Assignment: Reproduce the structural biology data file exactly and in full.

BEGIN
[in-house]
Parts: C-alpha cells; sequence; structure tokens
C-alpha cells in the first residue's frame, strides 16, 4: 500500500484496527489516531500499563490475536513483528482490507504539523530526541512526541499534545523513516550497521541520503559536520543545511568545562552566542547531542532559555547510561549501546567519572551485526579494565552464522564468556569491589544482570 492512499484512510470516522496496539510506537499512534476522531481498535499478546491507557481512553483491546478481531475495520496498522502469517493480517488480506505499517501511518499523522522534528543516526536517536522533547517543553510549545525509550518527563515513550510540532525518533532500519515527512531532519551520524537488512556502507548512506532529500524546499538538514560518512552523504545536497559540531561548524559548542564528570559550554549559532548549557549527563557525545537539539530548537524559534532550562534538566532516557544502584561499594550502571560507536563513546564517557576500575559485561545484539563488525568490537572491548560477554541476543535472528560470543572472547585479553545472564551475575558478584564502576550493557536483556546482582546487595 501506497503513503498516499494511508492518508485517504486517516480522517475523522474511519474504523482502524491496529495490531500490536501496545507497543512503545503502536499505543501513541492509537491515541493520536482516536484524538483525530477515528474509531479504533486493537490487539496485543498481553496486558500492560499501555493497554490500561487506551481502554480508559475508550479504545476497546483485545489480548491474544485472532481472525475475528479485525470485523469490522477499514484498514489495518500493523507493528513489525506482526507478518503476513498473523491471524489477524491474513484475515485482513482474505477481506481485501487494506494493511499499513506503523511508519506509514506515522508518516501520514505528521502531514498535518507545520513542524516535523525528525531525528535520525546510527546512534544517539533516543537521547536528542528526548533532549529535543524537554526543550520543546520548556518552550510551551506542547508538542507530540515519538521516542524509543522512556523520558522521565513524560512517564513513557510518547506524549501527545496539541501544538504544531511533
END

[in-house]
Parts: C-alpha cells; sequence; structure tokens
C-alpha cells in the first residue's frame, strides 16, 4: 500500500484496527489516531500499563490475536513483528482490507504539523530526541512526541499534545523513516550497521541520503559536520543545511568545562552566542547531542532559555547510561549501546567519572551485526579494565552464522564468556569491589544482570 492512499484512510470516522496496539510506537499512534476522531481498535499478546491507557481512553483491546478481531475495520496498522502469517493480517488480506505499517501511518499523522522534528543516526536517536522533547517543553510549545525509550518527563515513550510540532525518533532500519515527512531532519551520524537488512556502507548512506532529500524546499538538514560518512552523504545536497559540531561548524559548542564528570559550554549559532548549557549527563557525545537539539530548537524559534532550562534538566532516557544502584561499594550502571560507536563513546564517557576500575559485561545484539563488525568490537572491548560477554541476543535472528560470543572472547585479553545472564551475575558478584564502576550493557536483556546482582546487595 501506497503513503498516499494511508492518508485517504486517516480522517475523522474511519474504523482502524491496529495490531500490536501496545507497543512503545503502536499505543501513541492509537491515541493520536482516536484524538483525530477515528474509531479504533486493537490487539496485543498481553496486558500492560499501555493497554490500561487506551481502554480508559475508550479504545476497546483485545489480548491474544485472532481472525475475528479485525470485523469490522477499514484498514489495518500493523507493528513489525506482526507478518503476513498473523491471524489477524491474513484475515485482513482474505477481506481485501487494506494493511499499513506503523511508519506509514506515522508518516501520514505528521502531514498535518507545520513542524516535523525528525531525528535520525546510527546512534544517539533516543537521547536528542528526548533532549529535543524537554526543550520543546520548556518552550510551551506542547508538542507530540515519538521516542524509543522512556523520558522521565513524560512517564513513557510518547506524549501527545496539541501544538504544531511533